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I am an employer and I want to transfer several employees to the U.S. Is the L-1 visa a good option? Is the E-2 visa a good option?

By September 2, 2020March 22nd, 2021E-2 Visa, Immigration, Investor Visas, L-1 Visa
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Sometimes employers are faced with the need to transfer many employees from abroad to the United States within a short time frame. For example, a manufacturing company may take on a project that requires engineers or designers with a specific skillset, a bank may need a team of computer programmers to implement a new software system or a restaurant may need highly trained chefs with skills that are difficult to find in the U.S.

Employers in this situation should discuss their needs with immigration counsel to design the best strategy for their particular scenario. Some options and important considerations are discussed below.

L-1 Visas

The L-1 visa may be a good option if the employees are being transferred from a company abroad that has a qualifying corporate relationship with the U.S. company. Any employee being transferred must have worked for the company abroad for at least one continuous year within the past 3 years in a managerial, executive or specialized knowledge role and they must be coming to the U.S. to fill a managerial, executive or specialized knowledge role. Both companies must be actively doing business.  Managers or executives can obtain up to 3 years on the initial approval and may extend this status for up to 7 years. Specialized knowledge workers can obtain an initial approval of 3 years and may extend their status up to 5 years.

Blanket L Certification

If the U.S. company meets certain requirements they may be eligible for blanket L certification, which would allow the company to quickly transfer eligible employees without having to file individual L petitions for each employee.  The benefit of getting a blanket L petition approved is that it provides a faster process for employees to obtain the L-1 visa. If a company plans to transfer several employees over the years, it may be worthwhile to obtain blanket L certification.

For an individual L application, the employer must gather the supporting documents and submit a petition for each applicant to USCIS, wait for an approval, and then send the applicant to the Consulate for a visa. If the company has blanket L certification, the employer only needs to fill out Form I-129S and send this to the employee along with proof of the blanket L certification. The employee can go straight to the Consulate with a Form I-129S and proof of the blanket approval and obtain the L-1 visa. One notable difference in the requirements for L-1B specialized knowledge workers is that to qualify under a blanket L application, the employee must be a professional, meaning they must have a bachelor’s degree or equivalent. If you are filing an in individual L-1B petition, it is not a requirement that the employee have a bachelor’s degree.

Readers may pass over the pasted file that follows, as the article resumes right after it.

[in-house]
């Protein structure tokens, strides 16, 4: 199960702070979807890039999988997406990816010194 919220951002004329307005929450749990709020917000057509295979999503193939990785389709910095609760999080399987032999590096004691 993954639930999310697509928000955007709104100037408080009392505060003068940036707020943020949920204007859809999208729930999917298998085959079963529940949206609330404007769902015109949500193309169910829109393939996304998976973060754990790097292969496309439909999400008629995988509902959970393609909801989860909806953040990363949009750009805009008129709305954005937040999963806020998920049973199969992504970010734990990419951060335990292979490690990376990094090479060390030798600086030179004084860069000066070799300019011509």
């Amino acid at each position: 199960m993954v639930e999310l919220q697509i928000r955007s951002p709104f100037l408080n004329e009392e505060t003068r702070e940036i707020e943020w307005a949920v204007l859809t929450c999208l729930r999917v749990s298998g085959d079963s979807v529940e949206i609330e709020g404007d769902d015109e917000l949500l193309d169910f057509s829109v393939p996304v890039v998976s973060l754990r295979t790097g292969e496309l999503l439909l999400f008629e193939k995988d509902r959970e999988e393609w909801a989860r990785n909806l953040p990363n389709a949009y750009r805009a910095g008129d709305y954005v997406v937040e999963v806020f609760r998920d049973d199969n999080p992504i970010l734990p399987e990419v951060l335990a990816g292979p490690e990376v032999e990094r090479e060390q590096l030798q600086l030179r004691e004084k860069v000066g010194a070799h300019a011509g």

Companies that meet the requirements below may be eligible for blanket L certification:

  • The company and each of the qualifying organizations are engaged in commercial trade or services;
  • The company has an office in the United States that has been doing business for one year or more;
  • The company has three or more domestic and foreign branches, subsidiaries, and affiliates; and
  • The company and other qualifying organizations meet one of the following criteria:
    • They have obtained at least 10 L-1 approvals during the previous 12-month period;
    • They have U.S. subsidiaries or affiliates with combined annual sales of at least $25 million; or
    • They have a U.S. work force of at least 1,000 employees.

E-2 Visas

The E-2 visa may also be a good option for transferring employees who are coming to fill managerial/executive/supervisory or specialized roles. In order to qualify, the U.S. company would need to be owned and controlled by nationals of a country that has a treaty with the U.S. and the employees being transferred would need to share that nationality. For example, a French national who owns a restaurant in the U.S. could potentially transfer French chefs to the U.S. to work in the restaurant but could not transfer an Italian chef. The U.S. company would also need to meet all other E-2 requirements.

If the U.S. company has already been registered as an E-2 company at a U.S. Consulate, there may be a streamlined process for bringing over employees. The U.S. Consulates in London, Canada, Frankfurt and Japan are a few of the Consulates that have a fast and efficient application process for E-2 employees of registered companies. The amount of time that can be granted on the E-2 visa depends on the country’s agreement with the U.S. The maximum amount of time that the visa can be granted for is 5 years. E-2 visas can be renewed indefinitely, however for E-2 essential employees the company will need to explain why they still require the specialized skills and also explain why they are unable to find U.S. workers with these skills. This can make it more complicated to renew E-2 essential employee visas.

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